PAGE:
Meg Hibbert Contributing writer
After studying the ins and outs of rental “shared mobility systems,” Salem City Council on Jan. 24 unanimously approved a pilot project for Lime scooters that will likely start in the spring.
The ordinance approved on first reading amends the city code regarding “Dockless Mobility Operations.”
Council discussed what was necessary to have scooters at the first meeting in January.
Salem City Attorney Jim Guynn explained the state previously mandated all Virginia localities must allow scooters. He added if the pilot project goes well, the city will expand the program.
Scooters will be for rent in a roughly triangular area from Main Street to Fourth to Thompson Memorial Drive. Scooters would be programmed to cut off when they reach the boundaries, Councilmembers learned.
Guynn said if scooters are not parked in designated corrals, they will be confiscated by city employees and stored. The Lime company will be responsible for paying a storage fee.
In other matters, Council:
- Discussed future marijuana retail sales in the work session preceding the regular meeting. Specifics are still being worked out in the Virginia General Assembly, Salem Zoning Administrator Mary Ellen Wines said. Retail sales of marijuana products would be strictly governed under state law, so that stores would be similar to Alcoholic Beverage Control stores, she said. Only 400 licenses would be granted in the state, Wines added, so it is unlikely that Salem would get more than one store.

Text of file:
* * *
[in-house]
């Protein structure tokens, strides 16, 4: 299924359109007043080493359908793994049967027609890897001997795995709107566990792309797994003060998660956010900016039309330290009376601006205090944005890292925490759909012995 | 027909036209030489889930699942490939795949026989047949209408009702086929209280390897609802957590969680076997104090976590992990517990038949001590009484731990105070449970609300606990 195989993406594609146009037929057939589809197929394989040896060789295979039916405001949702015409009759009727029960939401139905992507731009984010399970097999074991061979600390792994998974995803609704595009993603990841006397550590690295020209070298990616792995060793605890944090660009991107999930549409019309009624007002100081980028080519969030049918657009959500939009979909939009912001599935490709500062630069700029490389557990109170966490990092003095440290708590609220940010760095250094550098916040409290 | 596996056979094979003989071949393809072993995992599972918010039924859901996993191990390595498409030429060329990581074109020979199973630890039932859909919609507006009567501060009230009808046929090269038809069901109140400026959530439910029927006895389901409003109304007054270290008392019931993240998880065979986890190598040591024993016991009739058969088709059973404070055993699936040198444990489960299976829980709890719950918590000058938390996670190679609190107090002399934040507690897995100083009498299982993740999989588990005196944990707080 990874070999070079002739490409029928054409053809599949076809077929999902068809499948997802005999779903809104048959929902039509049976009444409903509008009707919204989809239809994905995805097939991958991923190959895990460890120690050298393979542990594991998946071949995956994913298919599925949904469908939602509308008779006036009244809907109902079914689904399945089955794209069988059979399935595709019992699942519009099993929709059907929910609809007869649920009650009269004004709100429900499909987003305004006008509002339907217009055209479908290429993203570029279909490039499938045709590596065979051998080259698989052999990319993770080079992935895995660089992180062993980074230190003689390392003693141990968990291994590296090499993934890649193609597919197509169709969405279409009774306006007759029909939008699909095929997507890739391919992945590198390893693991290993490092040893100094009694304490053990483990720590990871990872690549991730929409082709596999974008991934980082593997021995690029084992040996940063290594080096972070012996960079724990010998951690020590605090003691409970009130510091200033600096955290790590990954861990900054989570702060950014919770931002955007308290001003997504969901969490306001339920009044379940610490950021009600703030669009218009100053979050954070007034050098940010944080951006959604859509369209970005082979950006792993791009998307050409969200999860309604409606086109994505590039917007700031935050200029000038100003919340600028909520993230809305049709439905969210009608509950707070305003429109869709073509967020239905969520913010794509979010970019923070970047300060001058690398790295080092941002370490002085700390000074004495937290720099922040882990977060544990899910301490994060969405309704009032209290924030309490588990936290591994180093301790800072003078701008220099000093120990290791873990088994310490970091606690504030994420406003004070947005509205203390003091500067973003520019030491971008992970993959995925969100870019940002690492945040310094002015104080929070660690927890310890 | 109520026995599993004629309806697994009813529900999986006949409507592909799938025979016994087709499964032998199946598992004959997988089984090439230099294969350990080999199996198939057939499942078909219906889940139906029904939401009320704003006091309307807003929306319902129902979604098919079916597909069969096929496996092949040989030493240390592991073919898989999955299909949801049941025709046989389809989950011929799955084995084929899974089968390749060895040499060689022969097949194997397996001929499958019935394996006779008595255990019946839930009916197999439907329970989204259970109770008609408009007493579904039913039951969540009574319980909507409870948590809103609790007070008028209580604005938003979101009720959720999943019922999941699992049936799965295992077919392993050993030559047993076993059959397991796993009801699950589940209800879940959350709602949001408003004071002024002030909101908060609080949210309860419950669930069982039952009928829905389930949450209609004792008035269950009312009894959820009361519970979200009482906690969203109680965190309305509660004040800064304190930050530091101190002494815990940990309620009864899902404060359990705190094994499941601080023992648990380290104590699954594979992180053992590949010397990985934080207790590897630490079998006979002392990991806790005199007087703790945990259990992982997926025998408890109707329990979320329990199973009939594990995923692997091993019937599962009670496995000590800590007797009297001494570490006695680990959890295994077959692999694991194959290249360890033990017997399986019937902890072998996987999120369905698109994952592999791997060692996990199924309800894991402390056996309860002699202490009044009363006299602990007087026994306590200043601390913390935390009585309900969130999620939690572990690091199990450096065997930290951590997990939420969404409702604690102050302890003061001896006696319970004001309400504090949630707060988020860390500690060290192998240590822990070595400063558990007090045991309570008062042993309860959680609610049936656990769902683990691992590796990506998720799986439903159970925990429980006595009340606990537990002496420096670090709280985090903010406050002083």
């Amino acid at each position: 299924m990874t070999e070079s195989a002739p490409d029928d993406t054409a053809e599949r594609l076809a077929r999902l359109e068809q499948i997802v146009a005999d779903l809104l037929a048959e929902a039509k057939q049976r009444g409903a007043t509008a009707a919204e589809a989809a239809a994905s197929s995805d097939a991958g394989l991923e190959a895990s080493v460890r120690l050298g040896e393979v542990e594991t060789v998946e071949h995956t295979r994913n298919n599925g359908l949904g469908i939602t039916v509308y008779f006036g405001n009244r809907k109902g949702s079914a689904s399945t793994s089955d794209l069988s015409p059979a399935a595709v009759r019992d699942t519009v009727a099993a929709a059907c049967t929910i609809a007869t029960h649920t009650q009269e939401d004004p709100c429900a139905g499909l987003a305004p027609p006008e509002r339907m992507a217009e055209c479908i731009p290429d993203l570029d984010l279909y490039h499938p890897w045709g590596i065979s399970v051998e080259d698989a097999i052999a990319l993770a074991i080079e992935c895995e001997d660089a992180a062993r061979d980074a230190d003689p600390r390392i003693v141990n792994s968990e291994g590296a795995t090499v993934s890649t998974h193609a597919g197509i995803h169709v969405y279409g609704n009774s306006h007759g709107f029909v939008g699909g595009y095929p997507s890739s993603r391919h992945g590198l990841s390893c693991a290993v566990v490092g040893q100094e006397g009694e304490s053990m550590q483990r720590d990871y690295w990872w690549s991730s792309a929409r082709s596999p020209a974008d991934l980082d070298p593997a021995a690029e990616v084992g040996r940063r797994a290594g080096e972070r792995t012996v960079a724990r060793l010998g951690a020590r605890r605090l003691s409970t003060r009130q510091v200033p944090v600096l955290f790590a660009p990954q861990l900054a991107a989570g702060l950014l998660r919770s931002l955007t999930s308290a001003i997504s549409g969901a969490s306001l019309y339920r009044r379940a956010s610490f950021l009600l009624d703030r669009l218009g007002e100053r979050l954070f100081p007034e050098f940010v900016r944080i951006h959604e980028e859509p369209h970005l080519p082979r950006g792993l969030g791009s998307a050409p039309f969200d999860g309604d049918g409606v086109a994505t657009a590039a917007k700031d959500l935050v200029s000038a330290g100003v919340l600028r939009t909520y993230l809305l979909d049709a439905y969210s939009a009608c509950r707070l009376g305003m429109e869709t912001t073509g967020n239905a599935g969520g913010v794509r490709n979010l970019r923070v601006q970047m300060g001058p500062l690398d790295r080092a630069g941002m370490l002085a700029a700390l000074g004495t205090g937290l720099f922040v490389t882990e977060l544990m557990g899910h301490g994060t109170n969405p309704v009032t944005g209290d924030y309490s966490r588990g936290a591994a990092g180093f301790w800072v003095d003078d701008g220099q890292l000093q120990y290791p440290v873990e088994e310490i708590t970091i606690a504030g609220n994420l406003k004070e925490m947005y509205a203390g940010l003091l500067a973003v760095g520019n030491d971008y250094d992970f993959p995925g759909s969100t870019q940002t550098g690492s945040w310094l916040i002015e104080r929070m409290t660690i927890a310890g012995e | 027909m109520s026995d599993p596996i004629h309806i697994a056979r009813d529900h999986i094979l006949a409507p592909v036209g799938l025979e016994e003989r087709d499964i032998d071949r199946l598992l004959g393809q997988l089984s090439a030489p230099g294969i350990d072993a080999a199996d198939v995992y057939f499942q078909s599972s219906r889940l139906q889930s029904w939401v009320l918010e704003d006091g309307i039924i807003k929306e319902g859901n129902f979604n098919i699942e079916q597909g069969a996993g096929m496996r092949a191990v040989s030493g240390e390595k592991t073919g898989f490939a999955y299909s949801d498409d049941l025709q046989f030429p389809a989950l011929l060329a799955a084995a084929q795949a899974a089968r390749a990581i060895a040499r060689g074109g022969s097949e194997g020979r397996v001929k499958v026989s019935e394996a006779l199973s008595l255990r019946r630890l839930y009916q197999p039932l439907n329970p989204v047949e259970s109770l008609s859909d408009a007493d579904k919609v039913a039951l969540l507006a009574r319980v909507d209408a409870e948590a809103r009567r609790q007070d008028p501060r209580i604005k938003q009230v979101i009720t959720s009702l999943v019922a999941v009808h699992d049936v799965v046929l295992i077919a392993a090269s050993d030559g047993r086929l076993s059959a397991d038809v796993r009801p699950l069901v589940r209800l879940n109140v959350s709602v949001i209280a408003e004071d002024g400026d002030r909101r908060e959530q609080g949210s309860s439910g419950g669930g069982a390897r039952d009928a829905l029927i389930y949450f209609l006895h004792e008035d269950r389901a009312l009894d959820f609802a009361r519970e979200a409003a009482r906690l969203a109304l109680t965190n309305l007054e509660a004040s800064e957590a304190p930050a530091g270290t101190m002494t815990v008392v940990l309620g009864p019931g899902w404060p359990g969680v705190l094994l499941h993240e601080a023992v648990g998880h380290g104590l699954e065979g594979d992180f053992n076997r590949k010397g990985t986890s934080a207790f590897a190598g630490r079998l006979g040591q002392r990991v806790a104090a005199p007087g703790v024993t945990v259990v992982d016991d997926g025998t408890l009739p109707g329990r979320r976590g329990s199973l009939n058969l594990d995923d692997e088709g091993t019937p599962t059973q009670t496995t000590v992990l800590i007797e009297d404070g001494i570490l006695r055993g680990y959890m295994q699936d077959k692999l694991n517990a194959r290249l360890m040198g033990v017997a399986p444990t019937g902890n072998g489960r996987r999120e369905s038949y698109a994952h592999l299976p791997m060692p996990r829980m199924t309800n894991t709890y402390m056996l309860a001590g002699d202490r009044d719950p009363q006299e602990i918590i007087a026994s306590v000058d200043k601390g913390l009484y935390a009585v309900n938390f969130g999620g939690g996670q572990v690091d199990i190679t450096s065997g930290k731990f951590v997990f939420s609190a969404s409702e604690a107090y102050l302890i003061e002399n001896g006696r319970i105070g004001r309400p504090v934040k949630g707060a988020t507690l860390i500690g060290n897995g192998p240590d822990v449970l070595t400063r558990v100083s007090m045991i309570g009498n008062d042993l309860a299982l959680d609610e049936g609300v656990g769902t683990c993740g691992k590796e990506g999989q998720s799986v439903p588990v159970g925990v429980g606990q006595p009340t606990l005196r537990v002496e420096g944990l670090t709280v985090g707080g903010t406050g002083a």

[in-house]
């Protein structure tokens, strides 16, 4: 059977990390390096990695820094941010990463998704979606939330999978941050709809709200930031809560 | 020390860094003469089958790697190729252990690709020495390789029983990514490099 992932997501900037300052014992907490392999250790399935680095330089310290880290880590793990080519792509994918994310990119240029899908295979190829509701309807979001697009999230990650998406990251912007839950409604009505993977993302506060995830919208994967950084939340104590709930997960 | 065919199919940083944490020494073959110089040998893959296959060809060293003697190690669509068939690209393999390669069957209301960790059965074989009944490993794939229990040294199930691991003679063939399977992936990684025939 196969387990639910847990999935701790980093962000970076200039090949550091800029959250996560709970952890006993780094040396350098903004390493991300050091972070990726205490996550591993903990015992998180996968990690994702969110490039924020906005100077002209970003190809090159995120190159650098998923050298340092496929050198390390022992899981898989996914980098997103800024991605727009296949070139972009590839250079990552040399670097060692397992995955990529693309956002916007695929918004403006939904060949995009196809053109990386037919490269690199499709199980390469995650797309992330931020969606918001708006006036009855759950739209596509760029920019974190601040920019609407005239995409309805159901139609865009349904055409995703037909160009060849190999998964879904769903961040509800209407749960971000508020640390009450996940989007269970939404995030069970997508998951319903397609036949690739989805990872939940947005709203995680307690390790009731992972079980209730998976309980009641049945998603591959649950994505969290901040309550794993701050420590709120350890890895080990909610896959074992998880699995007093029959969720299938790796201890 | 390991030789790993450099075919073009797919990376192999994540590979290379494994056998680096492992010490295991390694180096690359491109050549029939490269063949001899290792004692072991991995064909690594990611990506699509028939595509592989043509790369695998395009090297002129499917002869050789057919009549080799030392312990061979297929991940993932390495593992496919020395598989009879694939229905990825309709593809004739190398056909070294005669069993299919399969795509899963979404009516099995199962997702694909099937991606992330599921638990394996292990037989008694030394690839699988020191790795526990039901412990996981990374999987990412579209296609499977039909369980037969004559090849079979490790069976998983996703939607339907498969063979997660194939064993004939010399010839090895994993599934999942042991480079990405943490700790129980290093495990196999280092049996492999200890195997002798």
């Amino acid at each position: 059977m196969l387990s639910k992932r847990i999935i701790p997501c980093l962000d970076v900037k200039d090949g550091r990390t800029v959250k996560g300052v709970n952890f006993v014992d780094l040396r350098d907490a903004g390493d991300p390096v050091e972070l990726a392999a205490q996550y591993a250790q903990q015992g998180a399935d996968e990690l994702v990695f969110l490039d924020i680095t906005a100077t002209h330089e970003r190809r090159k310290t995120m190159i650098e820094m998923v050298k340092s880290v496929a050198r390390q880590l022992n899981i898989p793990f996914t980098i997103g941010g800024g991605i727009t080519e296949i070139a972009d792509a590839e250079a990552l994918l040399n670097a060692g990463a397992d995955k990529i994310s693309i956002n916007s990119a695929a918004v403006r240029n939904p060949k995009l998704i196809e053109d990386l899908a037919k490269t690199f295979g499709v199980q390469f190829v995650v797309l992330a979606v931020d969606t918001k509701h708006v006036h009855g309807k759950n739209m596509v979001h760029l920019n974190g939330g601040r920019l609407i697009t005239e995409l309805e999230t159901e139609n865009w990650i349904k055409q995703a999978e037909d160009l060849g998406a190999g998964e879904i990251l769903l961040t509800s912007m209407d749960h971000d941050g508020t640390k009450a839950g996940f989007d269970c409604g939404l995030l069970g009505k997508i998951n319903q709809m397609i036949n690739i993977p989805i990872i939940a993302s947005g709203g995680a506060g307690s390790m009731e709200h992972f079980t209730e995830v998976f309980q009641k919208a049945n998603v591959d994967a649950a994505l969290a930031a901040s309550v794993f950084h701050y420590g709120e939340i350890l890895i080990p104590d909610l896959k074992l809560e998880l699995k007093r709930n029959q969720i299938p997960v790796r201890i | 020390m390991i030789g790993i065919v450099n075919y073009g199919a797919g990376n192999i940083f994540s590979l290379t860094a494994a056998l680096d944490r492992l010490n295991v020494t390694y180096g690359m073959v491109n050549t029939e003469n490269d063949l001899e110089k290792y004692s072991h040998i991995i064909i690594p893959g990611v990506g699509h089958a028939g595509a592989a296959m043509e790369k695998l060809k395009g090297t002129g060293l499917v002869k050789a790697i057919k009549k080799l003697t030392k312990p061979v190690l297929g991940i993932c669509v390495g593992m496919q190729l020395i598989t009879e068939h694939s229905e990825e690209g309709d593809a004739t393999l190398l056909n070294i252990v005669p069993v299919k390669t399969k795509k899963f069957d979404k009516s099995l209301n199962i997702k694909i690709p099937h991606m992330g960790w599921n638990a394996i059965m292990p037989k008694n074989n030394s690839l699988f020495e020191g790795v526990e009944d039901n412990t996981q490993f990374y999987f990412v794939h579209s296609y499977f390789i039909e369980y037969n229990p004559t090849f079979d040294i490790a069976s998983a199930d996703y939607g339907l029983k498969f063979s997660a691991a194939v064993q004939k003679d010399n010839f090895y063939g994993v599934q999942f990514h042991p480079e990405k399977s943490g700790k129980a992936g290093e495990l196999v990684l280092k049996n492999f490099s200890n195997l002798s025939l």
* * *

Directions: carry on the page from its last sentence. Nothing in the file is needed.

- Marijuana stores could not be located within 300 feet of a church, school or day care center, and there could be no signs or neons with images of marijuana.
Council held public hearings and unanimously approved, on first reading, zoning ordinance changes that included:
- Rezoning property of Scott A. Boggs at 407 E. Burwell St. from Residential Business District to Transitional Business District, in order to allow a 20-square-foot sign instead of the current six-square-foot sign advertising a fly fishing business at that location;
- Rezoning 630 Union St. from Heavy Manufacturing to Highway Business District, to construct Union Plaza, two commercial buildings. The vacant property has been filled and raised more than six-feet above street level to prevent flooding. Community Development Director Chuck VanAllman said two commercial buildings are planned;
Council denied a special exemption permit requested by Sunshine Spa to allow a massage parlor at 2936 W. Main St. VanAllman explained the business was operating as an acupuncture facility, but when a special city investigator went in, they found that the business was providing full-body massages and some illegal activities. Salem Planning Commission had recommended denial of the permit.
Council also postponed decisions and public hearings on two amendments to city code pertaining to review of subdivision site plans and plats and site plan review. The items will be taken up on Feb. 28.
During the Citizen Comments portion at the beginning of the regular session, two citizens spoke. Cynthia Munley asked for more citizen input in city decisions. Her seven-year-old granddaughter, Tessa Warner, asked Council to encourage the planting of more trees.
All five Council members were present at the hour-long Jan. 24 meeting, which adjourned at 7:30 p.m.
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